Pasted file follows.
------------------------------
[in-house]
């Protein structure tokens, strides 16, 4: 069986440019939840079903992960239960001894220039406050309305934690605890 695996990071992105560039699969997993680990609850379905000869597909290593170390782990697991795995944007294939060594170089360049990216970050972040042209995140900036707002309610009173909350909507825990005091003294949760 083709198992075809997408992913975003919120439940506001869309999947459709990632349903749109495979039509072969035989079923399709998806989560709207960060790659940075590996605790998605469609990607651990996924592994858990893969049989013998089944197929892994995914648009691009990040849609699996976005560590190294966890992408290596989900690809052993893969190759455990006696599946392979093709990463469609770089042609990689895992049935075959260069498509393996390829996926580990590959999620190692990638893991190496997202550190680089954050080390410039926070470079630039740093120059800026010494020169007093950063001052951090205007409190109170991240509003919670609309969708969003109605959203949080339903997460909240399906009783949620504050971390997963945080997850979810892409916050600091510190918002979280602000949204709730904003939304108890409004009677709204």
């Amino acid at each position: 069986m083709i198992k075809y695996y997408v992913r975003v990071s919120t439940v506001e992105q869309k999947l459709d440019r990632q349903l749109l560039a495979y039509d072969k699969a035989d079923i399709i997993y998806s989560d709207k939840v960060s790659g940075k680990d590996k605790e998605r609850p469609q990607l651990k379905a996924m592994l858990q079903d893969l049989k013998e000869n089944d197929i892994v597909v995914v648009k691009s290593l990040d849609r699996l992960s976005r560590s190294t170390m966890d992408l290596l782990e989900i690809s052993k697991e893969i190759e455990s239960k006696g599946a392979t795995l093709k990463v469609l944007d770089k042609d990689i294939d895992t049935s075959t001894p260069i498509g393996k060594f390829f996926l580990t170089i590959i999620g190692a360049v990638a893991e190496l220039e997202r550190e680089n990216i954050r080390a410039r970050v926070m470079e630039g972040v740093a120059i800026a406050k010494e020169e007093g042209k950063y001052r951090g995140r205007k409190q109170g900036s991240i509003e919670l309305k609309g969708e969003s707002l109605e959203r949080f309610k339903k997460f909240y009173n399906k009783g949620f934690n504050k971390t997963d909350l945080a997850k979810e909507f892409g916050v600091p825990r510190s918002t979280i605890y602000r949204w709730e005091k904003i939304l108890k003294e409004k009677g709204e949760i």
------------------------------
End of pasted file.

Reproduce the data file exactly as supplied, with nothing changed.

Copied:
[in-house]
């Protein structure tokens, strides 16, 4: 069986440019939840079903992960239960001894220039406050309305934690605890 695996990071992105560039699969997993680990609850379905000869597909290593170390782990697991795995944007294939060594170089360049990216970050972040042209995140900036707002309610009173909350909507825990005091003294949760 083709198992075809997408992913975003919120439940506001869309999947459709990632349903749109495979039509072969035989079923399709998806989560709207960060790659940075590996605790998605469609990607651990996924592994858990893969049989013998089944197929892994995914648009691009990040849609699996976005560590190294966890992408290596989900690809052993893969190759455990006696599946392979093709990463469609770089042609990689895992049935075959260069498509393996390829996926580990590959999620190692990638893991190496997202550190680089954050080390410039926070470079630039740093120059800026010494020169007093950063001052951090205007409190109170991240509003919670609309969708969003109605959203949080339903997460909240399906009783949620504050971390997963945080997850979810892409916050600091510190918002979280602000949204709730904003939304108890409004009677709204």
């Amino acid at each position: 069986m083709i198992k075809y695996y997408v992913r975003v990071s919120t439940v506001e992105q869309k999947l459709d440019r990632q349903l749109l560039a495979y039509d072969k699969a035989d079923i399709i997993y998806s989560d709207k939840v960060s790659g940075k680990d590996k605790e998605r609850p469609q990607l651990k379905a996924m592994l858990q079903d893969l049989k013998e000869n089944d197929i892994v597909v995914v648009k691009s290593l990040d849609r699996l992960s976005r560590s190294t170390m966890d992408l290596l782990e989900i690809s052993k697991e893969i190759e455990s239960k006696g599946a392979t795995l093709k990463v469609l944007d770089k042609d990689i294939d895992t049935s075959t001894p260069i498509g393996k060594f390829f996926l580990t170089i590959i999620g190692a360049v990638a893991e190496l220039e997202r550190e680089n990216i954050r080390a410039r970050v926070m470079e630039g972040v740093a120059i800026a406050k010494e020169e007093g042209k950063y001052r951090g995140r205007k409190q109170g900036s991240i509003e919670l309305k609309g969708e969003s707002l109605e959203r949080f309610k339903k997460f909240y009173n399906k009783g949620f934690n504050k971390t997963d909350l945080a997850k979810e909507f892409g916050v600091p825990r510190s918002t979280i605890y602000r949204w709730e005091k904003i939304l108890k003294e409004k009677g709204e949760i």